Traveller units gain consent

A controversial proposal to establish traveller accommodation near the Otago Central Rail Trail at Lauder has been approved, but opponents may appeal the decision.

Christchurch developer David Judge was granted resource consent by the Central Otago District Council to build and operate seven units, with a combined capacity for 28 people, between State Highway 85 and the rail trail on 4.2ha of rural property.

His proposal attracted opposition from Lauder residents, local environmental groups and some national, regional and district-wide organisations.

Of those contacted by the Otago Daily Times, some had yet to decide whether to appeal, but said it would be considered.

Others said they would not appeal as their concerns had been addressed by conditions of consent, and some declined to comment.

Appeals must be lodged to the Environment Court within 15 working days of the decision being publicised.

Submitters' concerns centred on the issue of Lauderburn Cottages being visible from the rail trail and state highway and built on flood-prone land with limited access to potable water.

Many said the units would not be in keeping with the vast, rural nature of surrounding land.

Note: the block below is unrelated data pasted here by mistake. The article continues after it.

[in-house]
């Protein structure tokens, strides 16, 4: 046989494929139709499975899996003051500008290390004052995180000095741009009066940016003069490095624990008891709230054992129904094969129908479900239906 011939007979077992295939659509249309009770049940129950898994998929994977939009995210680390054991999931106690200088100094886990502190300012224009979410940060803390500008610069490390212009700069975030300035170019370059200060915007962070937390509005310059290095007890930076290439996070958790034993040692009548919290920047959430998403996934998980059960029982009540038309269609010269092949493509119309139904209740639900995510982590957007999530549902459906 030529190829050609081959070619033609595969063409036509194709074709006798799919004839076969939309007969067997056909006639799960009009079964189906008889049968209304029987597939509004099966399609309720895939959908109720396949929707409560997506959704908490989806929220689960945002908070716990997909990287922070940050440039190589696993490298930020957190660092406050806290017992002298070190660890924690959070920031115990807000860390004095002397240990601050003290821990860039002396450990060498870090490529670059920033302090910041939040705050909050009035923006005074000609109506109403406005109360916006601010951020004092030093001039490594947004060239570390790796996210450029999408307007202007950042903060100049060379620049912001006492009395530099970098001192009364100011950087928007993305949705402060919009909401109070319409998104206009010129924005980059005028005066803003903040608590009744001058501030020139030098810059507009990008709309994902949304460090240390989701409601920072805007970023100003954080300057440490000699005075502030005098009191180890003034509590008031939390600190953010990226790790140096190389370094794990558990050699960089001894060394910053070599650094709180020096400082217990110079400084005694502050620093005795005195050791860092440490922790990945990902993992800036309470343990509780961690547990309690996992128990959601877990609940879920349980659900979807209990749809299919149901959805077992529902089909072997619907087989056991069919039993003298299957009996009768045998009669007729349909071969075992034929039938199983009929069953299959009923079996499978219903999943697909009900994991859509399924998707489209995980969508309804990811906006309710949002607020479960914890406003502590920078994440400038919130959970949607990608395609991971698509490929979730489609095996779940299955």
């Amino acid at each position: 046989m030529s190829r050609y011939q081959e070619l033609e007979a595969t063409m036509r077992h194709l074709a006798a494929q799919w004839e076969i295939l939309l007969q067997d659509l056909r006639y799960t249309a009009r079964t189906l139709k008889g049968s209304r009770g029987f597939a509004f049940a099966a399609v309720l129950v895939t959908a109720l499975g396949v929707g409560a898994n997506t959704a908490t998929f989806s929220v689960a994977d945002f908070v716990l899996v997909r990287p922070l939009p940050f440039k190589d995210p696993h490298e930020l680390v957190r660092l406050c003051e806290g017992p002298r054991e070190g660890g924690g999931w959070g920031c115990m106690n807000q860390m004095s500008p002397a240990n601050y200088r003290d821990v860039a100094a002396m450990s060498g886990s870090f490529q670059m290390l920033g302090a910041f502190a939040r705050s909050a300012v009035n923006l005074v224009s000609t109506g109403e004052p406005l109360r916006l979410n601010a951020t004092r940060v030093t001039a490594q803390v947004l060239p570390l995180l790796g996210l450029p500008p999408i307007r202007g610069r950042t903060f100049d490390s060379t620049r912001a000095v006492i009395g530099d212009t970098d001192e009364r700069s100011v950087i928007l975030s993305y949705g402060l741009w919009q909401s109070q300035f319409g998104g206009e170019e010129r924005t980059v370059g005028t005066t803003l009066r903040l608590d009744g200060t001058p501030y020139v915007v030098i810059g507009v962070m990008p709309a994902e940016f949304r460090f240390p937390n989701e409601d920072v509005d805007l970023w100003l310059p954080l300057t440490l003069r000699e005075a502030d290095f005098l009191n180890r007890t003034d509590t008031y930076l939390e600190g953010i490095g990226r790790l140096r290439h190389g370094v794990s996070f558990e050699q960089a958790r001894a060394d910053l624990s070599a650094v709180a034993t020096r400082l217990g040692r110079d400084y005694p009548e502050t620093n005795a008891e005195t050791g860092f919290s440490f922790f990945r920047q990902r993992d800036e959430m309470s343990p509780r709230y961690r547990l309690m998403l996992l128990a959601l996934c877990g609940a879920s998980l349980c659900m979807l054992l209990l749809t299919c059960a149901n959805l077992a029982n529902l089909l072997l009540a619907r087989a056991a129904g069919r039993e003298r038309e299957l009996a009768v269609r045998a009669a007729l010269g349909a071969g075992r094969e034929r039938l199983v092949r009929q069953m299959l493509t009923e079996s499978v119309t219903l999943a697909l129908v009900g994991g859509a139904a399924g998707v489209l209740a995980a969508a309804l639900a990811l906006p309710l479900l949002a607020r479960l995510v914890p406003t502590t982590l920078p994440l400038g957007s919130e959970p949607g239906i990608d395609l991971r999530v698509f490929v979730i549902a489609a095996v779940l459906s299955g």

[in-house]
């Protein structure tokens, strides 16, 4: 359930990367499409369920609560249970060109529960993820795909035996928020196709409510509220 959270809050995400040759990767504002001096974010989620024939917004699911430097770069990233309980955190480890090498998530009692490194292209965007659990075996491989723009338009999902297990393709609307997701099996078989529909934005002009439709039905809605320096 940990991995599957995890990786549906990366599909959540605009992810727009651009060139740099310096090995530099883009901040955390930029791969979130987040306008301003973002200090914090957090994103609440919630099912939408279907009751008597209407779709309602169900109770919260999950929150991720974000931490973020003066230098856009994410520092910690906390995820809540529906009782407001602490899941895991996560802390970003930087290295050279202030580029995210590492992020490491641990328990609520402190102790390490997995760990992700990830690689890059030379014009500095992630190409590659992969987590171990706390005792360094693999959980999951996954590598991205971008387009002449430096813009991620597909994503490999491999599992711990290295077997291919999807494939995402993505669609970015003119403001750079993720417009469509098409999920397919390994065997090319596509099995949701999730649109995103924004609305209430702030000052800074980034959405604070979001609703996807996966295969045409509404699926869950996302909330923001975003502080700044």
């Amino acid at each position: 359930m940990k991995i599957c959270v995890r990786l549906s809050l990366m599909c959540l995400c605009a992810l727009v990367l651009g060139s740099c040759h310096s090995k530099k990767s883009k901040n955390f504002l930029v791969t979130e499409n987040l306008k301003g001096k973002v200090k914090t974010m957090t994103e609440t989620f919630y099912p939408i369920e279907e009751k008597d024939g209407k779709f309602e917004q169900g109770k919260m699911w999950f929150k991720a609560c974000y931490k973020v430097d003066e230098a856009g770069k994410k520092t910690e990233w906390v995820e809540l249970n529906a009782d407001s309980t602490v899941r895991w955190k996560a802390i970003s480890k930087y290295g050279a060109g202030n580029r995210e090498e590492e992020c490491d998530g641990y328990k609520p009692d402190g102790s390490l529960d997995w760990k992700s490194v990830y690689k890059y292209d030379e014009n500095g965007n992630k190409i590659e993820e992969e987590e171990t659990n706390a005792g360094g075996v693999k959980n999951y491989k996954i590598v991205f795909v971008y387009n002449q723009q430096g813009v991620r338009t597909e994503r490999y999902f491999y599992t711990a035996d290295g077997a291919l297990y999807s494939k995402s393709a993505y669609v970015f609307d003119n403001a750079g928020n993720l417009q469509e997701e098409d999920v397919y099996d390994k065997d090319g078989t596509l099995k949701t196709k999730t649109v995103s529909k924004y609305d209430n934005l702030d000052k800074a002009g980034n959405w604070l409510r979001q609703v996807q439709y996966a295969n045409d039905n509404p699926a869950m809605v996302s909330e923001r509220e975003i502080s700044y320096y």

Of the 16 submissions on the proposal, 13 were opposed.

They included the Central Otago Environmental Society, Department of Conservation, Lauder Beautification Society, Otago Central Rail Trail Charitable Trust and Otago Regional Council.

CODC planning consultant David Whitney also recommended consent for the proposal be declined.

At a hearing for the application, Mr Judge's planning consultant, Peter Dymock, made modifications to the original proposal to mitigate some concerns raised, and also proposed conditions of consent.

Mr Dymock highlighted the fact some submitters owned or operated traveller accommodation in and around Lauder, and said "the real motivation behind their submissions could be questioned".

Consent was granted subject to 42 conditions, which addressed neutral submissions by the New Zealand Transport Agency and New Zealand Fire Service.

Other conditions included planting to screen the accommodation units from SH85, and an order for buildings to be at least 50m from the boundary of the rail trail recreation reserve.


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